MAP Toolkit, SWID, and UAL: Ahead of the Curve

The MAP Toolkit 9.0 Beta features two emerging technologies to simplify inventory data collection. Neither Software Identification Tags nor User Access Logging is common yet, but MAP includes features around them – getting ahead of the curve – so that when they do become commonplace, MAP is already there to take advantage of the capabilities they bring.

Software Identification (SWID) Tags

In 2009, the ISO published a standard for software identification tags, or SWID tags (rhymes with “squid tags”). The SWID tag standard is part of a series on best practices for software asset management – which goes hand-in-hand with MAP! For the first time, organizations using the MAP Toolkit 9.0 Beta will be able to inventory software based on these tags.

A SWID tag is an XML file that provides specific information on an installed software product. This information includes:

  • The software product name and version
  • The software creator and licensor
  • A unique software ID
  • Optional information, such as
    • Licensing details
    • Installation and packaging details
    • Serial numbers and SKUs
    • Validation information

If a product features a SWID tag, the tag is installed along with the product.

The number of applications that include SWID tags is small, but it’s growing. Microsoft, for one, has already adopted the standard with several of its products, including:

  • Office 2013
  • Visual Studio 2012
  • Windows 8 and 8.1
  • Windows Server 2012
  • MAP Toolkit 8.5 and 9.0 Beta

As additional products start using SWID tags, this feature in MAP will become more significant and may eventually replace searching the registry for this information.

Using the SWID tag inventory scenario by itself replaces the data on the Application Summary sheet in the Windows Environment report with information found in SWID tags instead of registry data.

Try it out in your own environment:

  • Do an inventory using the new Software ID (SWID) tags option.
  • When the inventory finishes, select the Windows Environment scenario tile and generate the Windows Environment Report.
  • Open the report and switch to the Application Summary sheet. 

If any of the products in your environment have SWID tags, these products will appear here.  You should have at least one, since the MAP Toolkit itself features a SWID tag!

The three right-most columns specifically are filled with data discovered only in SWID tags. If you select both the SWID tag and Windows computers inventory scenarios, MAP will merge the products found through registry data and SWID tags; those products with SWID tags will have information in the right-most columns, while those without SWID tags won’t.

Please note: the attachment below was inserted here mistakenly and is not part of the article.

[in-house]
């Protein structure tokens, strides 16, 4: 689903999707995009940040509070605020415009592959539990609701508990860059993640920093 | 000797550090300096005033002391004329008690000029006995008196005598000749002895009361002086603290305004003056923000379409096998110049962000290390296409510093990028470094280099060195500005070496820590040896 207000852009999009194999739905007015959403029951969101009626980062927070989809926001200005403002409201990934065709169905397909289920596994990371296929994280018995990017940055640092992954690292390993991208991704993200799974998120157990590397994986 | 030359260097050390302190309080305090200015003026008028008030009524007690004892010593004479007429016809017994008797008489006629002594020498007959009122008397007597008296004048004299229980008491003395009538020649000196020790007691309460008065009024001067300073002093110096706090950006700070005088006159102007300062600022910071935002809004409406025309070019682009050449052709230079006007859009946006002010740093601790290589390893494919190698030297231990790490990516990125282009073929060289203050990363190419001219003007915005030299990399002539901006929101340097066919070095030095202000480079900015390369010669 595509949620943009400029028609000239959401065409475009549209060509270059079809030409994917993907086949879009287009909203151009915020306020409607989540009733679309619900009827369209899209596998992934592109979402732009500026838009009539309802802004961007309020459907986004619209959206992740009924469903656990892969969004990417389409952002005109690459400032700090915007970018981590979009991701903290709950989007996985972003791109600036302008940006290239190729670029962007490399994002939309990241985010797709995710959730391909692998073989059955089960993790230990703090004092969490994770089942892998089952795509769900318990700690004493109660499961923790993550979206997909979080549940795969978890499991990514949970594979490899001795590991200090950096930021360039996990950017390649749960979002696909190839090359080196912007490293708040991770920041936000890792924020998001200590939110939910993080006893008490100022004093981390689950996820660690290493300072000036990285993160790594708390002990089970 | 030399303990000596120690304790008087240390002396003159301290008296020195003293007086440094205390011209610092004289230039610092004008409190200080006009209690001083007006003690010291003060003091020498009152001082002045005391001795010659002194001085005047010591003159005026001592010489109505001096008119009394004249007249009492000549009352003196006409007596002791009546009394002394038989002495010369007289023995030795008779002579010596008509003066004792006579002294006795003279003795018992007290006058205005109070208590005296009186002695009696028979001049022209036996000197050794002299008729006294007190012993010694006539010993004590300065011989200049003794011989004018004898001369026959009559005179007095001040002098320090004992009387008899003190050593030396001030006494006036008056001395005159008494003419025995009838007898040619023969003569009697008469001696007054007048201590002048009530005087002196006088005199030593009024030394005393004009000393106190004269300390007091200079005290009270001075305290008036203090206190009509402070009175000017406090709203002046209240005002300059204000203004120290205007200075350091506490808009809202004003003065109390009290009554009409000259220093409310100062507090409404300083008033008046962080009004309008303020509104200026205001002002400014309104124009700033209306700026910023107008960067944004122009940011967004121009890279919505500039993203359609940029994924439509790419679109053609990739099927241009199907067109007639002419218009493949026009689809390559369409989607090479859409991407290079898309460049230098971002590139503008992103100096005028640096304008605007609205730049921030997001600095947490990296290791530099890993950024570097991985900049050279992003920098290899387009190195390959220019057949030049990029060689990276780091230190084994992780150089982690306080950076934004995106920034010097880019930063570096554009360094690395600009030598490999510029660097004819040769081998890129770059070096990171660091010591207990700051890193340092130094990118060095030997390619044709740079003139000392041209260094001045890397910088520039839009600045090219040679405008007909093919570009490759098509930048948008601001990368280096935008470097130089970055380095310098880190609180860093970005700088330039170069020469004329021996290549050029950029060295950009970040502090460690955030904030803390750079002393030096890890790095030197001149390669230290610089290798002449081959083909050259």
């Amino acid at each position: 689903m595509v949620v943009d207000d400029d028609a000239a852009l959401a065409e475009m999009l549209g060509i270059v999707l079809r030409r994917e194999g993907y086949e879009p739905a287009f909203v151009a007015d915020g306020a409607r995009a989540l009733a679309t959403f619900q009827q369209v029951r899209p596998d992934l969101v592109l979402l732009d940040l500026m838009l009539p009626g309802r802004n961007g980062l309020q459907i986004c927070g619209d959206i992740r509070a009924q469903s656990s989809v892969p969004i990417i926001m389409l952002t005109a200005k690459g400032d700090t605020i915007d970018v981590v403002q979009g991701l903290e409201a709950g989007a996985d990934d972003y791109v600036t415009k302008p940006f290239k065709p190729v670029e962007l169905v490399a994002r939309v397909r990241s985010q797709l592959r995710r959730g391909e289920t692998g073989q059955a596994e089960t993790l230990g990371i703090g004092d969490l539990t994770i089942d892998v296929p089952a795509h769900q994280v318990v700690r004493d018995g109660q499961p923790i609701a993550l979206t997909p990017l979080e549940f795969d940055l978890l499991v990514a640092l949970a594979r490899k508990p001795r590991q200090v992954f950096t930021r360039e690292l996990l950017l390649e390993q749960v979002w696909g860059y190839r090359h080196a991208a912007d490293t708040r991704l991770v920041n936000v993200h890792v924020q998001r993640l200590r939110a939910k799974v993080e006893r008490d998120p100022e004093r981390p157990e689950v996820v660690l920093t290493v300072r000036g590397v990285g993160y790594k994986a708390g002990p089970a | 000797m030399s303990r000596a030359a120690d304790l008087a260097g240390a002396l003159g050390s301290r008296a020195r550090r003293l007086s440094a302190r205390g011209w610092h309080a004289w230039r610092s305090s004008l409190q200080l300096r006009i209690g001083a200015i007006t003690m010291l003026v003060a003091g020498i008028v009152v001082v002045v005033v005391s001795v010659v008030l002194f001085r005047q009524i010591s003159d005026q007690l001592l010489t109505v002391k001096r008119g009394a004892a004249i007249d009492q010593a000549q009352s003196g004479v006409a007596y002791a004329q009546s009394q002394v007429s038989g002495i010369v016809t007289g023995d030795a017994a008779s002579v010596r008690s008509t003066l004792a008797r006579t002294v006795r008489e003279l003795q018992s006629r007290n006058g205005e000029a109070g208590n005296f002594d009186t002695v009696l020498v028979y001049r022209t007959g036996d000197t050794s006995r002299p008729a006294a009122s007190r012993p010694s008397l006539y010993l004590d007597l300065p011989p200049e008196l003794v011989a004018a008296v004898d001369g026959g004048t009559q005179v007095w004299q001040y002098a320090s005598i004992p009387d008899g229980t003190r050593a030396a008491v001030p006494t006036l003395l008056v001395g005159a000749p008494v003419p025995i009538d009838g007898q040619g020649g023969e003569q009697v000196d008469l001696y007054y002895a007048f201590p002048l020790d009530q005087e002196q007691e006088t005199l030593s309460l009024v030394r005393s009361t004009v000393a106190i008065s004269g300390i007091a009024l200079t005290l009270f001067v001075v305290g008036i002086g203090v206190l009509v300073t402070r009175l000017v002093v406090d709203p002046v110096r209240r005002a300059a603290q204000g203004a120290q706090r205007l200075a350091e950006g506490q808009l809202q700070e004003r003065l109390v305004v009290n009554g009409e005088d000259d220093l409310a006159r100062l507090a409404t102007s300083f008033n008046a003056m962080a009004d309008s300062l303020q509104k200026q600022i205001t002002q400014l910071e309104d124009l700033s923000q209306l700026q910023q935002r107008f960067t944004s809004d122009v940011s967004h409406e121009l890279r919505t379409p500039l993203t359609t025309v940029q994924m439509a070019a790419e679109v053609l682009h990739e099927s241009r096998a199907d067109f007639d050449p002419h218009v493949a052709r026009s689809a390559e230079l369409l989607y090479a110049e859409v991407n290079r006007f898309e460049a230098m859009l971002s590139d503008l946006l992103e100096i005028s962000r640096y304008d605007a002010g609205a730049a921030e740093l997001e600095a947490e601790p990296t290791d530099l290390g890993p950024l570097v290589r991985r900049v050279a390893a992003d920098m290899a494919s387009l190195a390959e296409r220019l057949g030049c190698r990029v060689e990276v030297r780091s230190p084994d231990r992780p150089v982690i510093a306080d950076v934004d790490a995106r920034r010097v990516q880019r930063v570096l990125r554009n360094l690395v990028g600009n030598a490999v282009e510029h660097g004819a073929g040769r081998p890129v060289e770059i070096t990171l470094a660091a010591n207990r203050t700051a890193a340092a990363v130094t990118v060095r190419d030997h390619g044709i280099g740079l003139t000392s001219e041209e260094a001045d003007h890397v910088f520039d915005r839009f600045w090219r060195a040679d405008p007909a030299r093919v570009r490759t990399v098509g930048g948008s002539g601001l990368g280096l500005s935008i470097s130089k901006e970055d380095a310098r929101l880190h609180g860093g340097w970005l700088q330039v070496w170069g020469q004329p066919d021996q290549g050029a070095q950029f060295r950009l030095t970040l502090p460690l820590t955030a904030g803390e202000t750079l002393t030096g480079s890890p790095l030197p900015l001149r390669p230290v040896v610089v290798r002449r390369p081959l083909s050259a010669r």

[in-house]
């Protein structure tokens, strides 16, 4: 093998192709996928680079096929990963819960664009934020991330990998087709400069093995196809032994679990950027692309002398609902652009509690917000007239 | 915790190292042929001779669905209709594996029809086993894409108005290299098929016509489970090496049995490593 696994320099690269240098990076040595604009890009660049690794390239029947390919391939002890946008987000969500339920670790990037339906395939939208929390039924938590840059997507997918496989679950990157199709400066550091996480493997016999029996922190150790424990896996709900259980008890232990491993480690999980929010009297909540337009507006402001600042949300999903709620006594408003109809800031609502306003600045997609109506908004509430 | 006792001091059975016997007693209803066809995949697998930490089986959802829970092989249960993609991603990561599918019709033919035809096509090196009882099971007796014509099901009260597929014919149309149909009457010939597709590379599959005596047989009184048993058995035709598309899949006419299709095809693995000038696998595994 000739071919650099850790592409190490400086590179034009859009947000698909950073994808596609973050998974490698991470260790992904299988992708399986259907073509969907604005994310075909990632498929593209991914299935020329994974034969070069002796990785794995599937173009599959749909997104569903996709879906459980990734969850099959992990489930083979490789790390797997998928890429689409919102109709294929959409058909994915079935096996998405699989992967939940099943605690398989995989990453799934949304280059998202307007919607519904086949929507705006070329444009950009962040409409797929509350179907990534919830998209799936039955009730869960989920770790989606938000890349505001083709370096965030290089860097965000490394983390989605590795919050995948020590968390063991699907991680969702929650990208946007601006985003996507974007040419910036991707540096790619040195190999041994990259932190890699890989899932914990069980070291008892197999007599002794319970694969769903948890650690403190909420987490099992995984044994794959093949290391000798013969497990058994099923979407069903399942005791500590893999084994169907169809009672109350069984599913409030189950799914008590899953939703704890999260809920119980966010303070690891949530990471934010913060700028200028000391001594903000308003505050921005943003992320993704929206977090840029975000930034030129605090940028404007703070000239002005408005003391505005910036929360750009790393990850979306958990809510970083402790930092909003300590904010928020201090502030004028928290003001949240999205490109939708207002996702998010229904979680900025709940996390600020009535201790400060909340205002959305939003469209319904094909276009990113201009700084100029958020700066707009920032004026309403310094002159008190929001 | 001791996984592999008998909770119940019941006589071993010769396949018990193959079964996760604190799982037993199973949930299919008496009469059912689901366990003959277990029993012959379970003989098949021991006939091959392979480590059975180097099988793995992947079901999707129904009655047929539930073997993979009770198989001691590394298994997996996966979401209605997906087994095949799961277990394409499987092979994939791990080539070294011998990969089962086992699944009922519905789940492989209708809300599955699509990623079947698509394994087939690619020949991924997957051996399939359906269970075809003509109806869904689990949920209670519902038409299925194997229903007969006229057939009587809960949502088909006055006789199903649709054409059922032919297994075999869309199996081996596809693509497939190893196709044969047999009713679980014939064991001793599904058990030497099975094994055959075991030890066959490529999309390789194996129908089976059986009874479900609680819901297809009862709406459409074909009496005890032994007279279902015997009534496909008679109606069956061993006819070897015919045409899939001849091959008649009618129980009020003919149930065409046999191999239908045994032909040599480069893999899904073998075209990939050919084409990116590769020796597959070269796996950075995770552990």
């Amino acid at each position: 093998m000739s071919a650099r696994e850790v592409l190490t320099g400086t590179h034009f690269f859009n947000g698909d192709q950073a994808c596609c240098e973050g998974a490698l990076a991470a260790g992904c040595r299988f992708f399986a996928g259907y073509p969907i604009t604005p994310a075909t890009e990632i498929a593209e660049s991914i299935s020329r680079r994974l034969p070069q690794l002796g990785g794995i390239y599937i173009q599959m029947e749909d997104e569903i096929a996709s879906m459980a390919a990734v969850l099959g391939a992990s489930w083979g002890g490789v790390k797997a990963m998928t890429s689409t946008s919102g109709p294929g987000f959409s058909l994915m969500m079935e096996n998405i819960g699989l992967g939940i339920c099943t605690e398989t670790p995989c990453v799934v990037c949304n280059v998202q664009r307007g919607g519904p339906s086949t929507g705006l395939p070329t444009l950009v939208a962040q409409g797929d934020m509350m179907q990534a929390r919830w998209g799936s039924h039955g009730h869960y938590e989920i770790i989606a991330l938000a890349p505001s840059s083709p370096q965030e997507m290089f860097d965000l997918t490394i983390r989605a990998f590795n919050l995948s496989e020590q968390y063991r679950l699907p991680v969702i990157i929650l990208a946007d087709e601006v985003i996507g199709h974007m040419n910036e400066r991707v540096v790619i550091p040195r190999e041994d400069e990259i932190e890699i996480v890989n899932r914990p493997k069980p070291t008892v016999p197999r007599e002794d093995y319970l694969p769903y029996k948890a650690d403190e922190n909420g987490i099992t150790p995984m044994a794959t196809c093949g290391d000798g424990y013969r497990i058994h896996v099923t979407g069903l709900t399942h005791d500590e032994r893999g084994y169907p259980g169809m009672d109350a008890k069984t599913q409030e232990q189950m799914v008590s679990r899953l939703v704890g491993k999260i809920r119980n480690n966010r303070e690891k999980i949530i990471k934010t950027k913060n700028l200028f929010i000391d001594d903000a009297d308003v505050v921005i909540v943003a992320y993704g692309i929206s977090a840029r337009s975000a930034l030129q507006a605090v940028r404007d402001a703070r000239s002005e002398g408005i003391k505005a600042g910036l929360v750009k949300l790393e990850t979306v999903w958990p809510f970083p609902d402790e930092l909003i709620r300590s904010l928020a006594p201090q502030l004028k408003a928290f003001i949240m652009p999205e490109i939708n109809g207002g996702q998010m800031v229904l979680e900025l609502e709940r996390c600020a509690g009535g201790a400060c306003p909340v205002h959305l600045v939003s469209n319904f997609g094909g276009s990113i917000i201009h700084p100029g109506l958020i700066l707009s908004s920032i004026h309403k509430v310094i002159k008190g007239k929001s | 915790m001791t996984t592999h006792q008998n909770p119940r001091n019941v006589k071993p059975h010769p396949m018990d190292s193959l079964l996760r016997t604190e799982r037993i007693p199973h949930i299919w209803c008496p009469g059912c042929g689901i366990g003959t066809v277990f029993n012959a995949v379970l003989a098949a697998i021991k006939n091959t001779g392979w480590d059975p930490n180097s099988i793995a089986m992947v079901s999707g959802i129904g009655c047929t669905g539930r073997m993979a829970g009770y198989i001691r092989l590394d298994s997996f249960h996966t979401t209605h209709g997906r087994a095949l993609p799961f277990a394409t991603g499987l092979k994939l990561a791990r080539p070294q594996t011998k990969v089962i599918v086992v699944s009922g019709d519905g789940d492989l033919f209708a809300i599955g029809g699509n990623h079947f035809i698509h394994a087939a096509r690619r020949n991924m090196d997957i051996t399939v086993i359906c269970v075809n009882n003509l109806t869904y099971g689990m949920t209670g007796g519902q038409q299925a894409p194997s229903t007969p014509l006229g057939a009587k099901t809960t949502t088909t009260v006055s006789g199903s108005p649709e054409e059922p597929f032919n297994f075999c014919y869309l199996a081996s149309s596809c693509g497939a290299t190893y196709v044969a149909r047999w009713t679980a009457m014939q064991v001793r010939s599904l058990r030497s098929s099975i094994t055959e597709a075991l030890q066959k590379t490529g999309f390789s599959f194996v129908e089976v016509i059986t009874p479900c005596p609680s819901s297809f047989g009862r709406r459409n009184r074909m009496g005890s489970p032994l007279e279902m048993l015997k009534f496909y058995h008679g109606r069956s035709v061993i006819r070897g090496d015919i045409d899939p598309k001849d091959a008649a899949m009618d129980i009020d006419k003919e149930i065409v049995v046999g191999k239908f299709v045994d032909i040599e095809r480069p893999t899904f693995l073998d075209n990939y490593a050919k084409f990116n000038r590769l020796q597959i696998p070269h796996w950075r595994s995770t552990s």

You can find out more about SWID tags here:

User Access Logging

Another emerging technology in Microsoft is User Access Logging, or UAL, which is a feature that provides information to help determine your software licensing needs. This feature will be required on many future releases of Microsoft products.

Today, MAP uses many different methods to find information needed for making licensing decisions on installed products, including sifting through parsed logs and combing the registry. Every product has its own way of exposing this information to MAP. The purpose of UAL is to standardize the interface for gathering this information, creating a one-stop shop where applications like MAP can easily find all of the information they need.

Currently, UAL is included as a feature in Windows Server 2012 and later (but since it’s a tool for enterprise software, it’s not included with client editions of Windows).

The MAP Toolkit already supports client access tracking via UAL for Windows Server 2012 (including R2 in MAP 9.0 Beta) and SharePoint Server 2013. SQL Server 2012 is the newest member of the UAL family in MAP, being introduced in the MAP Toolkit 9.0 Beta.

In the brand-new Client Access Tracking for SQL Server 2012 inventory scenario, MAP uses UAL to collect and report almost the same information as in the usual SQL Server inventory scenarios. However, since it uses UAL, the environment doesn’t need to be set up for log parsing, which can save the system admin a lot of time and trouble. (For a reminder of how tedious this process can be, see the instructions here.) The hope is to eventually eliminate the need for log parsing altogether, as newer products featuring UAL gradually replace older ones that do not.

If you have an environment that features SQL Server 2012 instances running on Windows Server 2012, you can try out this new scenario just by using the Client Access Tracking for SQL Server 2012 inventory scenario instead of the SQL Server inventory scenario. The information will be in the SQL Server Usage Tracking report, the same location as log-based data.

Find out more about user access logging here:


Just as MAP helps its users migrate to the latest, up-to-date technologies to meet current and future demands in this rapidly evolving technical landscape, SWID and UAL will ensure that MAP will provide more relevant information about these technologies with greater accuracy and speed.

Be sure to sign up today for the MAP Toolkit 9.0 Beta program if you haven’t already: